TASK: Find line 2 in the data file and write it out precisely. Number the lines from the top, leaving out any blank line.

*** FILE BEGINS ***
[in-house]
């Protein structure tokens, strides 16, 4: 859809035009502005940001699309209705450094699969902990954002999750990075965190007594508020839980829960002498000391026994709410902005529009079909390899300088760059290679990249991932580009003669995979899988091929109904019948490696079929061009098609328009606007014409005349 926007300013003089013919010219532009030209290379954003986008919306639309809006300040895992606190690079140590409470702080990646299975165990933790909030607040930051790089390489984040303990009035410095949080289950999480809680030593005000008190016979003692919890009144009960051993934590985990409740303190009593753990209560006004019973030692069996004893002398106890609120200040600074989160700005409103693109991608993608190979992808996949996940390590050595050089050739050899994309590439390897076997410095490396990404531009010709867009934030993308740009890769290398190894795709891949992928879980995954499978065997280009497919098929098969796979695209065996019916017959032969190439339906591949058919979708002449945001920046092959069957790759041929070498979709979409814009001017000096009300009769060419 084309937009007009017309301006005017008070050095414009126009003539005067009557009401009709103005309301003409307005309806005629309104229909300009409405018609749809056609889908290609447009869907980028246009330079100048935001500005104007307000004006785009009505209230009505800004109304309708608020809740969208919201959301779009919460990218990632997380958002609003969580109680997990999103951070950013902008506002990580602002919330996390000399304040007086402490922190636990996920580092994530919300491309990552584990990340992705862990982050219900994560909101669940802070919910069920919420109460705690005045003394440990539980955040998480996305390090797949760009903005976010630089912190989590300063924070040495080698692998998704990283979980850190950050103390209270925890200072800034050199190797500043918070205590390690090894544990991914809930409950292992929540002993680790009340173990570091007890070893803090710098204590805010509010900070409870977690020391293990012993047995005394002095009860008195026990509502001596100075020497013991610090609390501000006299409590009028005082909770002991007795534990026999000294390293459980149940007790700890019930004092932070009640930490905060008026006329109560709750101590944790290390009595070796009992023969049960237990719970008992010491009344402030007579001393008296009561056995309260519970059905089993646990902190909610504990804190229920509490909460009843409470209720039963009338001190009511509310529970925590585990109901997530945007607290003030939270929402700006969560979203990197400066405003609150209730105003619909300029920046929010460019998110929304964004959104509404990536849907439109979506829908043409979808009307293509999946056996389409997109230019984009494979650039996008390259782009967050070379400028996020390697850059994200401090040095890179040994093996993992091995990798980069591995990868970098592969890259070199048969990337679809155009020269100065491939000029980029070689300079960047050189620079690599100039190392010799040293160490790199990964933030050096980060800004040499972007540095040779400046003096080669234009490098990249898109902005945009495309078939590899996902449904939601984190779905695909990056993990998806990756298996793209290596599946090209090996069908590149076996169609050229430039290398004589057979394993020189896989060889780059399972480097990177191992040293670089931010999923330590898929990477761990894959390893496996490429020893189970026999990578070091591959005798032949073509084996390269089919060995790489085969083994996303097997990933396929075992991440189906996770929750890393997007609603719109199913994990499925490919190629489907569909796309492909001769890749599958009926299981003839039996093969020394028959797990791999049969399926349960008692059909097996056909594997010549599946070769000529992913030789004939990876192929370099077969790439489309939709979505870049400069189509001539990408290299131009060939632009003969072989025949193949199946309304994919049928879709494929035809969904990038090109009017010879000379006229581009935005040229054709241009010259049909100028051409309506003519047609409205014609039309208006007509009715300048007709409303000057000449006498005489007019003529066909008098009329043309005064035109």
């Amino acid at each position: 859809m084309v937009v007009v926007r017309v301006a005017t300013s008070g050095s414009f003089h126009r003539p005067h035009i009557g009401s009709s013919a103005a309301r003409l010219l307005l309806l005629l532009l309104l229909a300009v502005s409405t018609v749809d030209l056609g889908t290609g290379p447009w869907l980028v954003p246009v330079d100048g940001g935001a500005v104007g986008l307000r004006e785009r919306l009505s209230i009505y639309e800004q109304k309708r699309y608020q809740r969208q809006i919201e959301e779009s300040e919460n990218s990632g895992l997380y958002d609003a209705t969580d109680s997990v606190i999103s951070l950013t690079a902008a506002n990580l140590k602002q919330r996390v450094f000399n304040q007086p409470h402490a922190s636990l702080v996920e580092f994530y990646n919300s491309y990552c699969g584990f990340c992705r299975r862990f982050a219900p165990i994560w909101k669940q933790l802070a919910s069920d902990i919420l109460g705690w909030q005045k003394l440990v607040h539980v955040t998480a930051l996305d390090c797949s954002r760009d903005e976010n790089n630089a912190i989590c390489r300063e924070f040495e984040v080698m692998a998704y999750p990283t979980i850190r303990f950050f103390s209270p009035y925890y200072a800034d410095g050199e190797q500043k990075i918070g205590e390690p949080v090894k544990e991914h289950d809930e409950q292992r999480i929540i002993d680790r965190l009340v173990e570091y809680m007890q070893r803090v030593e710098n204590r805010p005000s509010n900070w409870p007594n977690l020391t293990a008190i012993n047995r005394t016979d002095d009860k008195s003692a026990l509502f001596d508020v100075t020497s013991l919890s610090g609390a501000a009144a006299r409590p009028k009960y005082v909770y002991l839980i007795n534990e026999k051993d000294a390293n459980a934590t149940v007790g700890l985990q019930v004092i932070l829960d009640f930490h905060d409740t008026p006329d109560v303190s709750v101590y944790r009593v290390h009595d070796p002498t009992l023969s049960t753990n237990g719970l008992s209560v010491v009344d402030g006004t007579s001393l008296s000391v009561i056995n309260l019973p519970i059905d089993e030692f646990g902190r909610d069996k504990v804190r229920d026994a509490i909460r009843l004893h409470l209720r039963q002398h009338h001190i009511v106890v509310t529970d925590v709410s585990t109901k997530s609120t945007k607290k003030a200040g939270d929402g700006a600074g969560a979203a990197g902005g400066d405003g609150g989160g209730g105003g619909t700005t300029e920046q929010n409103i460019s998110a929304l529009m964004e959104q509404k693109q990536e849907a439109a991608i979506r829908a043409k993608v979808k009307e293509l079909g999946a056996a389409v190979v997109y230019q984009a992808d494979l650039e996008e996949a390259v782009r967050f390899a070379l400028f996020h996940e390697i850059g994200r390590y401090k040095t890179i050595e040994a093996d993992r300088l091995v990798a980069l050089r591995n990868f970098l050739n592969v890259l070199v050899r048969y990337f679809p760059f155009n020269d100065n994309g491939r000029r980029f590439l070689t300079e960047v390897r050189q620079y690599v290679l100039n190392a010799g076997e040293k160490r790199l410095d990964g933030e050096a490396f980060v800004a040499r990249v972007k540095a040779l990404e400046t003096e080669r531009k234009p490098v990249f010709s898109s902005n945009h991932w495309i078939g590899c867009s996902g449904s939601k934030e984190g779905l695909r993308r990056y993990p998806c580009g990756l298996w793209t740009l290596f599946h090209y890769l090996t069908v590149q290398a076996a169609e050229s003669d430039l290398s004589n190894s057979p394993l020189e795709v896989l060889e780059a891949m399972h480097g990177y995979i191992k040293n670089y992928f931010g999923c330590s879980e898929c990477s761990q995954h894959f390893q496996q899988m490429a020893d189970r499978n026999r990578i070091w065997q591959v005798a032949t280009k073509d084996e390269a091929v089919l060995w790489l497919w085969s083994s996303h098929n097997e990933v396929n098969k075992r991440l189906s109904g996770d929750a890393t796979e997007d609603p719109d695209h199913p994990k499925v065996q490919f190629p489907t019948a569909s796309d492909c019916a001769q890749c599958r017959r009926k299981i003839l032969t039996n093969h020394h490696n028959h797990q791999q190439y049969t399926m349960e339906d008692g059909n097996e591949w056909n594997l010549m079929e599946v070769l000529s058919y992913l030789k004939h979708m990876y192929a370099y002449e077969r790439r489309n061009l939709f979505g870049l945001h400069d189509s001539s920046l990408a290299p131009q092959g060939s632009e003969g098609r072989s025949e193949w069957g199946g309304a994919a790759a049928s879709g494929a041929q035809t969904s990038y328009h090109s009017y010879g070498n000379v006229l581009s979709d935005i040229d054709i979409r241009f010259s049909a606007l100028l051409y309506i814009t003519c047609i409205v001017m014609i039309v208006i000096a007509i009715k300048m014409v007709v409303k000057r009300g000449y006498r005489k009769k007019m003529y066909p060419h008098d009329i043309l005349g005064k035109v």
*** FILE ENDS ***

């Protein structure tokens, strides 16, 4: 859809035009502005940001699309209705450094699969902990954002999750990075965190007594508020839980829960002498000391026994709410902005529009079909390899300088760059290679990249991932580009003669995979899988091929109904019948490696079929061009098609328009606007014409005349 926007300013003089013919010219532009030209290379954003986008919306639309809006300040895992606190690079140590409470702080990646299975165990933790909030607040930051790089390489984040303990009035410095949080289950999480809680030593005000008190016979003692919890009144009960051993934590985990409740303190009593753990209560006004019973030692069996004893002398106890609120200040600074989160700005409103693109991608993608190979992808996949996940390590050595050089050739050899994309590439390897076997410095490396990404531009010709867009934030993308740009890769290398190894795709891949992928879980995954499978065997280009497919098929098969796979695209065996019916017959032969190439339906591949058919979708002449945001920046092959069957790759041929070498979709979409814009001017000096009300009769060419 084309937009007009017309301006005017008070050095414009126009003539005067009557009401009709103005309301003409307005309806005629309104229909300009409405018609749809056609889908290609447009869907980028246009330079100048935001500005104007307000004006785009009505209230009505800004109304309708608020809740969208919201959301779009919460990218990632997380958002609003969580109680997990999103951070950013902008506002990580602002919330996390000399304040007086402490922190636990996920580092994530919300491309990552584990990340992705862990982050219900994560909101669940802070919910069920919420109460705690005045003394440990539980955040998480996305390090797949760009903005976010630089912190989590300063924070040495080698692998998704990283979980850190950050103390209270925890200072800034050199190797500043918070205590390690090894544990991914809930409950292992929540002993680790009340173990570091007890070893803090710098204590805010509010900070409870977690020391293990012993047995005394002095009860008195026990509502001596100075020497013991610090609390501000006299409590009028005082909770002991007795534990026999000294390293459980149940007790700890019930004092932070009640930490905060008026006329109560709750101590944790290390009595070796009992023969049960237990719970008992010491009344402030007579001393008296009561056995309260519970059905089993646990902190909610504990804190229920509490909460009843409470209720039963009338001190009511509310529970925590585990109901997530945007607290003030939270929402700006969560979203990197400066405003609150209730105003619909300029920046929010460019998110929304964004959104509404990536849907439109979506829908043409979808009307293509999946056996389409997109230019984009494979650039996008390259782009967050070379400028996020390697850059994200401090040095890179040994093996993992091995990798980069591995990868970098592969890259070199048969990337679809155009020269100065491939000029980029070689300079960047050189620079690599100039190392010799040293160490790199990964933030050096980060800004040499972007540095040779400046003096080669234009490098990249898109902005945009495309078939590899996902449904939601984190779905695909990056993990998806990756298996793209290596599946090209090996069908590149076996169609050229430039290398004589057979394993020189896989060889780059399972480097990177191992040293670089931010999923330590898929990477761990894959390893496996490429020893189970026999990578070091591959005798032949073509084996390269089919060995790489085969083994996303097997990933396929075992991440189906996770929750890393997007609603719109199913994990499925490919190629489907569909796309492909001769890749599958009926299981003839039996093969020394028959797990791999049969399926349960008692059909097996056909594997010549599946070769000529992913030789004939990876192929370099077969790439489309939709979505870049400069189509001539990408290299131009060939632009003969072989025949193949199946309304994919049928879709494929035809969904990038090109009017010879000379006229581009935005040229054709241009010259049909100028051409309506003519047609409205014609039309208006007509009715300048007709409303000057000449006498005489007019003529066909008098009329043309005064035109």